Returning to Remote Learning

Parents, teachers, and administrators all reeled from the frustrations and challenges of the sudden shift to remote learning last Spring, so it’s no surprise that everyone needed a break. But it appears that remote learning cannot go away, and we have squandered a summer in which all those stakeholders might have prepared for the new reality.

School districts are struggling to determine what’s best for learners even as they acknowledge that 25% of teachers are high-risk and that support staff [nurses, secretaries, bus drivers] are essential to re-opening. Some have pushed back their opening date even for hybrid learning that combines in-person with remote; others have opted to go all remote from the beginning. Given the current stats for the pandemic, I suspect that most hybrid programs will find themselves having to close at some point in the Fall. Clearly, learning will be remote for a vast number.

How do we make it work better? How do we use this opportunity to improve teaching and learning? Surely it’s not enough to make do when this is our new normal.  Just a few options:

  1. Reconsider educational roles. The Council of Chief State School Officers, which represents state superintendents, outlined some roles schools might consider to focus attention in key areas: academics, technology, emotional support, and family outreach. Specialist leaders can help their colleagues succeed. For example, schools might consider having the teachers who were most successful with remote learning last Spring become School Remote Learning Leads with release time to support their colleagues. Academic Content Leads can be teachers with deep knowledge of standards, principals, and assistant principals. The principal, assistant principal, counselor, or social worker might become the Care Team Lead. This approach supports all faculty and staff in adjusting to the challenges of remote. If teacher contracts prove an obstacle, perhaps teacher’s associations will grant a temporary waiver.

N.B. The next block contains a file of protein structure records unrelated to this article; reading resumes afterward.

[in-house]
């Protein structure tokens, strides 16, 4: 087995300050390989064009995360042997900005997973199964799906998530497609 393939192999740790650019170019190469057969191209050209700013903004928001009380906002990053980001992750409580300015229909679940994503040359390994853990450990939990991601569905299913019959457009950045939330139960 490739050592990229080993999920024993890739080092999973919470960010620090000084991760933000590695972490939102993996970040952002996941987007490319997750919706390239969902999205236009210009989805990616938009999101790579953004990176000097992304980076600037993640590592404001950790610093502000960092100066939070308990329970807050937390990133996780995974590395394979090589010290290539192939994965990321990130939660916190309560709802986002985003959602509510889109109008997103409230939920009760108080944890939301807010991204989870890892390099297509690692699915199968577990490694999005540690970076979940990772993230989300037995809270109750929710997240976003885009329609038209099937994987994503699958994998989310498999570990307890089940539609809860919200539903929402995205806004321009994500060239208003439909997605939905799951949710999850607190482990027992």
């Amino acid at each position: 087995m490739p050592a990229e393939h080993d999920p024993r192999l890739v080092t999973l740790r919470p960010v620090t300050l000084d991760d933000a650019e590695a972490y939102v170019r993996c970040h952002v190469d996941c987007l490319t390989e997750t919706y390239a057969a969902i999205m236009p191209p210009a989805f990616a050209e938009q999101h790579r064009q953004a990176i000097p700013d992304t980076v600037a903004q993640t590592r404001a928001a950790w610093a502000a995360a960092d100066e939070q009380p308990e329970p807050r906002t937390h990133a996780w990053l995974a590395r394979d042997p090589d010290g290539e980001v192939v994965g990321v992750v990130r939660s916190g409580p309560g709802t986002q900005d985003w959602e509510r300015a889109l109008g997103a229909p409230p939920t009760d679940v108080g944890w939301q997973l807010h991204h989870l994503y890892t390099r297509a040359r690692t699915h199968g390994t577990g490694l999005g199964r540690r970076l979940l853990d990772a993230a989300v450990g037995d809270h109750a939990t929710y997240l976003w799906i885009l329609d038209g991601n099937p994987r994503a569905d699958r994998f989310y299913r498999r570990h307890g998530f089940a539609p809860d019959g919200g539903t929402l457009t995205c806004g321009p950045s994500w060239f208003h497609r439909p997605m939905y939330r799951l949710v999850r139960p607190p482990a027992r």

2. Do the work to establish classroom norms and build community that you’d normally do in person before you move to academic work.
  3. Recognize the inherent inequities in remote learning: internet access, access to devices, parental support, speed of internet, etc. Record Zoom sessions for later access for students who were unable to participate; seek ways to provide paper tools where internet is not available.
  4. Don’t depend on Zoom alone. Jennifer Casa-Todd writes, “We should be asking, is it more effective to have my students watch a video I created to learn a concept and then meet in real time to go over any issues or is it more effective to teach an interactive lesson in real time?” (https://jcasatodd.com/synchronous-vs-asynchronous learning/?fbclid=IwAR0sYP0Pf6FjuqJ0)
  5. Embrace technology, since we’re stuck with it, and seek out more digital tools like Screencastify and Padlet. Let students offer you ways they might want to share their learning.